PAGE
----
Almost everybody, especially India, Indonesia, and even South Korea and the U.S. are more competitive than China if raw material cost is included, said ITMF Director General Christian Schindler, noting that cotton makes up 50-70 percent of manufacturing costs in spinning.
Indeed, Hangzhou-based Keer Group is on track to be the first Chinese yarn maker to set up in the United States - expected to break ground on a $218 million spinning factory in South Carolina in February.
Keer Chairman Zhu Shanqing said that the investment was driven by proximity to cotton producers and access to Charleston port from where it would ship yarn back to China.
Lower international cotton prices were also a major incentive for the 30,000-tonne-per-year factory, said a management board official who declined to be named.
With a highly automated machine, (U.S.) labour costs are very low, said Schindler. How strong this trend will be, however, remains to be seen. You need downstream industries to make a good case and the weaving industry has seen significant reduction in the U.S.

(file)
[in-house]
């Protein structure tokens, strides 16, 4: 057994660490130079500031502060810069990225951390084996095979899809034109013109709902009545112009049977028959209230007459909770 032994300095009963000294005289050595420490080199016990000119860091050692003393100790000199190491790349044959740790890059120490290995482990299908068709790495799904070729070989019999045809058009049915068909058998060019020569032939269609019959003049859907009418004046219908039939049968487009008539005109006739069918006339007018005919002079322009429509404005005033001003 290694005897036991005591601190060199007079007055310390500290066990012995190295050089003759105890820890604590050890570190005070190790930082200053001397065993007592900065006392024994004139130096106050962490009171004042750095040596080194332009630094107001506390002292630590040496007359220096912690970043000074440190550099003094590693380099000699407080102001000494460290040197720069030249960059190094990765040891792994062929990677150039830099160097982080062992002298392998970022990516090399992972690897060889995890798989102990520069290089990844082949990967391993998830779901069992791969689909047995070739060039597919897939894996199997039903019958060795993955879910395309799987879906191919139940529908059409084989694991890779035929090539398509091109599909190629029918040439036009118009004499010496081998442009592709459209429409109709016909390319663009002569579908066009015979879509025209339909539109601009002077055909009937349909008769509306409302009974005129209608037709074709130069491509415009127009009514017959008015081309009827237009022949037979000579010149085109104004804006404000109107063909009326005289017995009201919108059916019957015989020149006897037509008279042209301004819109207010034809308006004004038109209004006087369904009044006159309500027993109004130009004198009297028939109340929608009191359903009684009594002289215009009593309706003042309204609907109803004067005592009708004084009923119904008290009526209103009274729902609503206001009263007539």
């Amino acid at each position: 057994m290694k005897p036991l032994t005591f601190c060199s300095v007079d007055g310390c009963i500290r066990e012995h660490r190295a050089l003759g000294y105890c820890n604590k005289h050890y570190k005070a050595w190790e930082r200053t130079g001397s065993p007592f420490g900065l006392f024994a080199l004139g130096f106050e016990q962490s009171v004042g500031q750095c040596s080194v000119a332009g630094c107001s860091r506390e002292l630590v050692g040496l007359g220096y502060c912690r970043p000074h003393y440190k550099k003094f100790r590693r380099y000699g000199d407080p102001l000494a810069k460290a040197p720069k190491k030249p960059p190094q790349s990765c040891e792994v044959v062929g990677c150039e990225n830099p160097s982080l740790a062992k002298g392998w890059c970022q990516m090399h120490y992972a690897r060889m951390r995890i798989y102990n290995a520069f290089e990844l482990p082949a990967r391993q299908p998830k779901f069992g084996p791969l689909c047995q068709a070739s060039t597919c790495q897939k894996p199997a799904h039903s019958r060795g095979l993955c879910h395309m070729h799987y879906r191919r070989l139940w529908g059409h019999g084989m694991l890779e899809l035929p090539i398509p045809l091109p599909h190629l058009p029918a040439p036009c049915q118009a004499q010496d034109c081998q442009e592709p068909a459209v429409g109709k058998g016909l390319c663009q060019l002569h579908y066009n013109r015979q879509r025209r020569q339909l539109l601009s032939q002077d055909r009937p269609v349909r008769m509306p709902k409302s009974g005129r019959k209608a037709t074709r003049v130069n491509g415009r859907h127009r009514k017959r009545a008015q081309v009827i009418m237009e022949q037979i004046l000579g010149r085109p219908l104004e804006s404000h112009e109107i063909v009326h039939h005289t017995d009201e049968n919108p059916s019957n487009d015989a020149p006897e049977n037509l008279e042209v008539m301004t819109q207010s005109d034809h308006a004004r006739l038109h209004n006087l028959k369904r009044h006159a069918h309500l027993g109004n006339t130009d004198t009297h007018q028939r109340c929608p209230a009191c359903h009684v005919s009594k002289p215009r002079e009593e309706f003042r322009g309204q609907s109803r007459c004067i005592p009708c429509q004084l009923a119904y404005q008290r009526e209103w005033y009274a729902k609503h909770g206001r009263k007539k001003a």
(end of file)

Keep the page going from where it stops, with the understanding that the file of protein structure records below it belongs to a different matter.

Chinese yarn makers have been showing interest in Pakistan, said a source at the country's Beijing embassy. Textile firm Shandong Ruyi Science & Technology Group has announced plans to acquire a 52-percent stake in yarn and clothing company Masood Textile Mills.
And India, with a larger workforce than Vietnam and a more established yarn industry, also has potential.
ITMF's Schindler said that while there has been no talk of actual Chinese investment to date, China's labour costs were rising more rapidly than in India, suggesting that such a move could be on the cards down the line.
Access to growing demand overseas is also pushing yarn makers abroad. Although still the world's top buyer of cotton, Chinese consumption has fallen almost 30 percent since 2009, while imports have risen in neighbouring countries.
And Vietnamese garment makers will be beneficiaries of the Trans-Pacific Partnership, a free trade bloc to include markets such as the United States and Japan, bolstering appetite for yarn.